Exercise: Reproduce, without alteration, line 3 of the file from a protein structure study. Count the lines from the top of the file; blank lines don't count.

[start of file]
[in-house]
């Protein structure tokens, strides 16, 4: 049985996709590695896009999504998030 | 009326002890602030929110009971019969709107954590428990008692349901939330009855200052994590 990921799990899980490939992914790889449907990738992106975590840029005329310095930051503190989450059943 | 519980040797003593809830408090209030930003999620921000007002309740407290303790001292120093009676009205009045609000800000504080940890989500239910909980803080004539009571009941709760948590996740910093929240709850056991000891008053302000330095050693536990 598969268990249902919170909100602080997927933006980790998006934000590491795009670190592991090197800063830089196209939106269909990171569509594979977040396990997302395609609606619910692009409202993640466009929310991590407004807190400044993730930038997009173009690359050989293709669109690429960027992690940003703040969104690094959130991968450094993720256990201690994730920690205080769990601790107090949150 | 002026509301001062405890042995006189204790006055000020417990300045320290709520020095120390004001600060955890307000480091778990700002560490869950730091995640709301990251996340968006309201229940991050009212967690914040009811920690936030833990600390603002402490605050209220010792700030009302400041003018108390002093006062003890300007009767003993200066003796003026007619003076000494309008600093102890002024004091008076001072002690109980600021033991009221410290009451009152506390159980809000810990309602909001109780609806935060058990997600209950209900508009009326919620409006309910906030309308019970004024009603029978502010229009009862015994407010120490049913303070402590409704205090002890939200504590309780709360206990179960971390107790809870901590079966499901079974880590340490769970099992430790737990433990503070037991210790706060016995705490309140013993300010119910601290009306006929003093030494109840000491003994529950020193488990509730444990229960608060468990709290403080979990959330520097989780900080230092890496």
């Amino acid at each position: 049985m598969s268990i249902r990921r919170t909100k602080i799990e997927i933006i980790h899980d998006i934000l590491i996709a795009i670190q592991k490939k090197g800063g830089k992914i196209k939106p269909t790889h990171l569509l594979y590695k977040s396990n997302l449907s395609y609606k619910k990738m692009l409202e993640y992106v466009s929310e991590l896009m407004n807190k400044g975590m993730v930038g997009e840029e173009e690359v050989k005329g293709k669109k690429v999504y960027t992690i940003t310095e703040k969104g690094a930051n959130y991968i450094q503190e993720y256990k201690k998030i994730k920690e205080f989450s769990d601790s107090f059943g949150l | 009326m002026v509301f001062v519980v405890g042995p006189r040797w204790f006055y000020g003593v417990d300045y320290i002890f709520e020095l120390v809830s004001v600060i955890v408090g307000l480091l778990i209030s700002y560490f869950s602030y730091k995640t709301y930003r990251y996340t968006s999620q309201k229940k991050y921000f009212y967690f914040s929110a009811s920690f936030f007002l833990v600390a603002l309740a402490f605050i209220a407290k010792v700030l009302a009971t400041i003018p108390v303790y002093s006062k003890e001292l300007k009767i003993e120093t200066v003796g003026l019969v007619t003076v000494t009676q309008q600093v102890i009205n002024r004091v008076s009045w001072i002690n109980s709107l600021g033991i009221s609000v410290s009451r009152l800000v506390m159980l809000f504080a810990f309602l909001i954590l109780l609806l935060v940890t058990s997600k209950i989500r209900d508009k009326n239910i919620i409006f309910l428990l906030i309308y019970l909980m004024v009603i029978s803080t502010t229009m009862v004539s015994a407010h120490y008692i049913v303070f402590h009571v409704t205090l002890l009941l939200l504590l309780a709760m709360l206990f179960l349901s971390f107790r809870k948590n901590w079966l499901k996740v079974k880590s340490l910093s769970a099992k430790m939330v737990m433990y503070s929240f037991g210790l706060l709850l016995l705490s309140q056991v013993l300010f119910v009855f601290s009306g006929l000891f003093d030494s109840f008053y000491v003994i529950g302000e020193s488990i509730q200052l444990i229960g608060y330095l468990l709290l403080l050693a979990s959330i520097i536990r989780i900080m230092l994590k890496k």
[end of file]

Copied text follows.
């Amino acid at each position: 049985m598969s268990i249902r990921r919170t909100k602080i799990e997927i933006i980790h899980d998006i934000l590491i996709a795009i670190q592991k490939k090197g800063g830089k992914i196209k939106p269909t790889h990171l569509l594979y590695k977040s396990n997302l449907s395609y609606k619910k990738m692009l409202e993640y992106v466009s929310e991590l896009m407004n807190k400044g975590m993730v930038g997009e840029e173009e690359v050989k005329g293709k669109k690429v999504y960027t992690i940003t310095e703040k969104g690094a930051n959130y991968i450094q503190e993720y256990k201690k998030i994730k920690e205080f989450s769990d601790s107090f059943g949150l | 009326m002026v509301f001062v519980v405890g042995p006189r040797w204790f006055y000020g003593v417990d300045y320290i002890f709520e020095l120390v809830s004001v600060i955890v408090g307000l480091l778990i209030s700002y560490f869950s602030y730091k995640t709301y930003r990251y996340t968006s999620q309201k229940k991050y921000f009212y967690f914040s929110a009811s920690f936030f007002l833990v600390a603002l309740a402490f605050i209220a407290k010792v700030l009302a009971t400041i003018p108390v303790y002093s006062k003890e001292l300007k009767i003993e120093t200066v003796g003026l019969v007619t003076v000494t009676q309008q600093v102890i009205n002024r004091v008076s009045w001072i002690n109980s709107l600021g033991i009221s609000v410290s009451r009152l800000v506390m159980l809000f504080a810990f309602l909001i954590l109780l609806l935060v940890t058990s997600k209950i989500r209900d508009k009326n239910i919620i409006f309910l428990l906030i309308y019970l909980m004024v009603i029978s803080t502010t229009m009862v004539s015994a407010h120490y008692i049913v303070f402590h009571v409704t205090l002890l009941l939200l504590l309780a709760m709360l206990f179960l349901s971390f107790r809870k948590n901590w079966l499901k996740v079974k880590s340490l910093s769970a099992k430790m939330v737990m433990y503070s929240f037991g210790l706060l709850l016995l705490s309140q056991v013993l300010f119910v009855f601290s009306g006929l000891f003093d030494s109840f008053y000491v003994i529950g302000e020193s488990i509730q200052l444990i229960g608060y330095l468990l709290l403080l050693a979990s959330i520097i536990r989780i900080m230092l994590k890496k």